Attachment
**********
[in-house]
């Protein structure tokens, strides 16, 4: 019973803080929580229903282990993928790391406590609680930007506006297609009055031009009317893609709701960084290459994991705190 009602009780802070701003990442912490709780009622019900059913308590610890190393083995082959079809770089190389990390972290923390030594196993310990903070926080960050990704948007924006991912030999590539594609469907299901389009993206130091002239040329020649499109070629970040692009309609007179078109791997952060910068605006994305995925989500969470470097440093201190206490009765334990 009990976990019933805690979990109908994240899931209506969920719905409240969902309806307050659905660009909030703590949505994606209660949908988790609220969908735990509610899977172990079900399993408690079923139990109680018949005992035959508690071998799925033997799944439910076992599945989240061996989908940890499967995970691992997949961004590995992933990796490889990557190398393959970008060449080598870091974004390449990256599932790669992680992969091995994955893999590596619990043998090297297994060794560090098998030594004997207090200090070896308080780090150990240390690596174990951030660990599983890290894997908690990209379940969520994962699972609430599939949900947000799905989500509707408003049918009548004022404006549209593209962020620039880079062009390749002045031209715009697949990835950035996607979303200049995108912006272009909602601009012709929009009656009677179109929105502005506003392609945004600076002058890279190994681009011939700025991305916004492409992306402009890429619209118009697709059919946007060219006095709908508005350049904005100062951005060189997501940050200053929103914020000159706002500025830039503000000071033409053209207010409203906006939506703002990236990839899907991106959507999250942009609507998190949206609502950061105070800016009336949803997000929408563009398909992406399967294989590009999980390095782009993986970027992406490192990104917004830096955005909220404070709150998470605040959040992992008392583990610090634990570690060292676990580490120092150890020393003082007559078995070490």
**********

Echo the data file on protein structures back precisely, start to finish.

[in-house]
């Protein structure tokens, strides 16, 4: 019973803080929580229903282990993928790391406590609680930007506006297609009055031009009317893609709701960084290459994991705190 009602009780802070701003990442912490709780009622019900059913308590610890190393083995082959079809770089190389990390972290923390030594196993310990903070926080960050990704948007924006991912030999590539594609469907299901389009993206130091002239040329020649499109070629970040692009309609007179078109791997952060910068605006994305995925989500969470470097440093201190206490009765334990 009990976990019933805690979990109908994240899931209506969920719905409240969902309806307050659905660009909030703590949505994606209660949908988790609220969908735990509610899977172990079900399993408690079923139990109680018949005992035959508690071998799925033997799944439910076992599945989240061996989908940890499967995970691992997949961004590995992933990796490889990557190398393959970008060449080598870091974004390449990256599932790669992680992969091995994955893999590596619990043998090297297994060794560090098998030594004997207090200090070896308080780090150990240390690596174990951030660990599983890290894997908690990209379940969520994962699972609430599939949900947000799905989500509707408003049918009548004022404006549209593209962020620039880079062009390749002045031209715009697949990835950035996607979303200049995108912006272009909602601009012709929009009656009677179109929105502005506003392609945004600076002058890279190994681009011939700025991305916004492409992306402009890429619209118009697709059919946007060219006095709908508005350049904005100062951005060189997501940050200053929103914020000159706002500025830039503000000071033409053209207010409203906006939506703002990236990839899907991106959507999250942009609507998190949206609502950061105070800016009336949803997000929408563009398909992406399967294989590009999980390095782009993986970027992406490192990104917004830096955005909220404070709150998470605040959040992992008392583990610090634990570690060292676990580490120092150890020393003082007559078995070490």